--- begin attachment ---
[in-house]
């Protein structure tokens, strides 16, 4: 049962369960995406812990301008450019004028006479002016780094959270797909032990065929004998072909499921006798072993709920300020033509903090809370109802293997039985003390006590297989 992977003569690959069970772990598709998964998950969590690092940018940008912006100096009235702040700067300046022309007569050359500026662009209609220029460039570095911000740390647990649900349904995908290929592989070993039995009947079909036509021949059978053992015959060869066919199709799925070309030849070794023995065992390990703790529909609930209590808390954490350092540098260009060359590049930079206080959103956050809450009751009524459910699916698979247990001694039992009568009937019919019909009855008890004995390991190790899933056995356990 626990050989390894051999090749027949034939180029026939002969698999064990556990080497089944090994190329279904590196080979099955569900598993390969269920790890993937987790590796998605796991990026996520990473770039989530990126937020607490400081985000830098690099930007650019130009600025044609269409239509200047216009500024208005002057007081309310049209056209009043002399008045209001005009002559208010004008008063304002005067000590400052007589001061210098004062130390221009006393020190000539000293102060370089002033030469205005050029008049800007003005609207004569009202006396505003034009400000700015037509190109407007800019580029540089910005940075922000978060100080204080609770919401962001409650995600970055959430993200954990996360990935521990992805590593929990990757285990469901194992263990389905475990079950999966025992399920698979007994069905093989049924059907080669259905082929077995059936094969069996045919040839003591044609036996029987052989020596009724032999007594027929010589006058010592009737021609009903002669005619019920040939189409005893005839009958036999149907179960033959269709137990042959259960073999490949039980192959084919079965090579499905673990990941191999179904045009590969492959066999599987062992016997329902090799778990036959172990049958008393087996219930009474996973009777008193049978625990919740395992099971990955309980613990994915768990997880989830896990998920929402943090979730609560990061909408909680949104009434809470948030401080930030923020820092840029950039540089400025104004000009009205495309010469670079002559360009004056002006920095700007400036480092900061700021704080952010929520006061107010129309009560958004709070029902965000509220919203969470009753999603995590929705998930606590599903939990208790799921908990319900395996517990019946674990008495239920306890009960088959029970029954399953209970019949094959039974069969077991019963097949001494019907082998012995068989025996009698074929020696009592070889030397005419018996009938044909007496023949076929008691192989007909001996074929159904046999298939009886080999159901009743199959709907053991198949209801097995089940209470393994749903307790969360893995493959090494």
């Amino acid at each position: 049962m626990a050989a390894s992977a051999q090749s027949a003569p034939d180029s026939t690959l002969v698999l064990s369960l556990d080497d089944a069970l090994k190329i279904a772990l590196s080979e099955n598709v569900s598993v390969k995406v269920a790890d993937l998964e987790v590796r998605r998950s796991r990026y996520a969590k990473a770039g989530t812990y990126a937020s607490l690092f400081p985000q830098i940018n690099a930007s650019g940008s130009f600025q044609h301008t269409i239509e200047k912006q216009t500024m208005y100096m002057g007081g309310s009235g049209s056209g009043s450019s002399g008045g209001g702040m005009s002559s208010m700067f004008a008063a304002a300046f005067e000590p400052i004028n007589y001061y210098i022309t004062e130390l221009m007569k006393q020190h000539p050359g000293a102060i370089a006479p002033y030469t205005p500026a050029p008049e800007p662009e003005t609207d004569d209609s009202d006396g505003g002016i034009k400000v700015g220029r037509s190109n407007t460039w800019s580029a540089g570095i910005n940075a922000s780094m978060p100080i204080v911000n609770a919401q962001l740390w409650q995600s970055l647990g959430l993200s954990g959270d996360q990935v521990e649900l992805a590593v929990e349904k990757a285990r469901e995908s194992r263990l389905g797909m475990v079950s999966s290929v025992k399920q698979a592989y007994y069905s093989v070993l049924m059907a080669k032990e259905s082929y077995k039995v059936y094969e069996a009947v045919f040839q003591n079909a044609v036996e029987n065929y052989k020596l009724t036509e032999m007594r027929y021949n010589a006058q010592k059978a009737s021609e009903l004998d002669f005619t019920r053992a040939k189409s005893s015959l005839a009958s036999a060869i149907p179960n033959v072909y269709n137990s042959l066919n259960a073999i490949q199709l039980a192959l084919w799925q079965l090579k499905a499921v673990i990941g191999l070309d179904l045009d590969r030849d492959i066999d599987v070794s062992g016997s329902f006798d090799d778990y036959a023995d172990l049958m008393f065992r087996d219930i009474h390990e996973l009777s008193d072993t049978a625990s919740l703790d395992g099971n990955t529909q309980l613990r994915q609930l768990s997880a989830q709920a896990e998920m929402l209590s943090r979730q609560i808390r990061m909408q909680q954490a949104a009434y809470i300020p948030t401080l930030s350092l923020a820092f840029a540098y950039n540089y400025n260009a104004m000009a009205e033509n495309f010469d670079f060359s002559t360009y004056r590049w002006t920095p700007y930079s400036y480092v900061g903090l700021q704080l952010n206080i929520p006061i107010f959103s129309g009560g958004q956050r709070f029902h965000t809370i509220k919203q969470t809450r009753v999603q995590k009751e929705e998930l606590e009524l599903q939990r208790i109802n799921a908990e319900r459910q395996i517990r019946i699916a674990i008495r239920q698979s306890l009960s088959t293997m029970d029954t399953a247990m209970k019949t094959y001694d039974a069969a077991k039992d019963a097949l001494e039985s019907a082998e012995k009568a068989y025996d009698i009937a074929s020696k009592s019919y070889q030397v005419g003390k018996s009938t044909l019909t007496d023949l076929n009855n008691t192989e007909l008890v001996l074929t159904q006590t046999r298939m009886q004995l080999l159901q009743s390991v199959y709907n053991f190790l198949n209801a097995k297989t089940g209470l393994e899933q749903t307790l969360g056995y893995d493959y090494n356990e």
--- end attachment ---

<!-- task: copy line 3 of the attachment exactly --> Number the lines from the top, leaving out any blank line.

């Amino acid at each position: 049962m626990a050989a390894s992977a051999q090749s027949a003569p034939d180029s026939t690959l002969v698999l064990s369960l556990d080497d089944a069970l090994k190329i279904a772990l590196s080979e099955n598709v569900s598993v390969k995406v269920a790890d993937l998964e987790v590796r998605r998950s796991r990026y996520a969590k990473a770039g989530t812990y990126a937020s607490l690092f400081p985000q830098i940018n690099a930007s650019g940008s130009f600025q044609h301008t269409i239509e200047k912006q216009t500024m208005y100096m002057g007081g309310s009235g049209s056209g009043s450019s002399g008045g209001g702040m005009s002559s208010m700067f004008a008063a304002a300046f005067e000590p400052i004028n007589y001061y210098i022309t004062e130390l221009m007569k006393q020190h000539p050359g000293a102060i370089a006479p002033y030469t205005p500026a050029p008049e800007p662009e003005t609207d004569d209609s009202d006396g505003g002016i034009k400000v700015g220029r037509s190109n407007t460039w800019s580029a540089g570095i910005n940075a922000s780094m978060p100080i204080v911000n609770a919401q962001l740390w409650q995600s970055l647990g959430l993200s954990g959270d996360q990935v521990e649900l992805a590593v929990e349904k990757a285990r469901e995908s194992r263990l389905g797909m475990v079950s999966s290929v025992k399920q698979a592989y007994y069905s093989v070993l049924m059907a080669k032990e259905s082929y077995k039995v059936y094969e069996a009947v045919f040839q003591n079909a044609v036996e029987n065929y052989k020596l009724t036509e032999m007594r027929y021949n010589a006058q010592k059978a009737s021609e009903l004998d002669f005619t019920r053992a040939k189409s005893s015959l005839a009958s036999a060869i149907p179960n033959v072909y269709n137990s042959l066919n259960a073999i490949q199709l039980a192959l084919w799925q079965l090579k499905a499921v673990i990941g191999l070309d179904l045009d590969r030849d492959i066999d599987v070794s062992g016997s329902f006798d090799d778990y036959a023995d172990l049958m008393f065992r087996d219930i009474h390990e996973l009777s008193d072993t049978a625990s919740l703790d395992g099971n990955t529909q309980l613990r994915q609930l768990s997880a989830q709920a896990e998920m929402l209590s943090r979730q609560i808390r990061m909408q909680q954490a949104a009434y809470i300020p948030t401080l930030s350092l923020a820092f840029a540098y950039n540089y400025n260009a104004m000009a009205e033509n495309f010469d670079f060359s002559t360009y004056r590049w002006t920095p700007y930079s400036y480092v900061g903090l700021q704080l952010n206080i929520p006061i107010f959103s129309g009560g958004q956050r709070f029902h965000t809370i509220k919203q969470t809450r009753v999603q995590k009751e929705e998930l606590e009524l599903q939990r208790i109802n799921a908990e319900r459910q395996i517990r019946i699916a674990i008495r239920q698979s306890l009960s088959t293997m029970d029954t399953a247990m209970k019949t094959y001694d039974a069969a077991k039992d019963a097949l001494e039985s019907a082998e012995k009568a068989y025996d009698i009937a074929s020696k009592s019919y070889q030397v005419g003390k018996s009938t044909l019909t007496d023949l076929n009855n008691t192989e007909l008890v001996l074929t159904q006590t046999r298939m009886q004995l080999l159901q009743s390991v199959y709907n053991f190790l198949n209801a097995k297989t089940g209470l393994e899933q749903t307790l969360g056995y893995d493959y090494n356990e």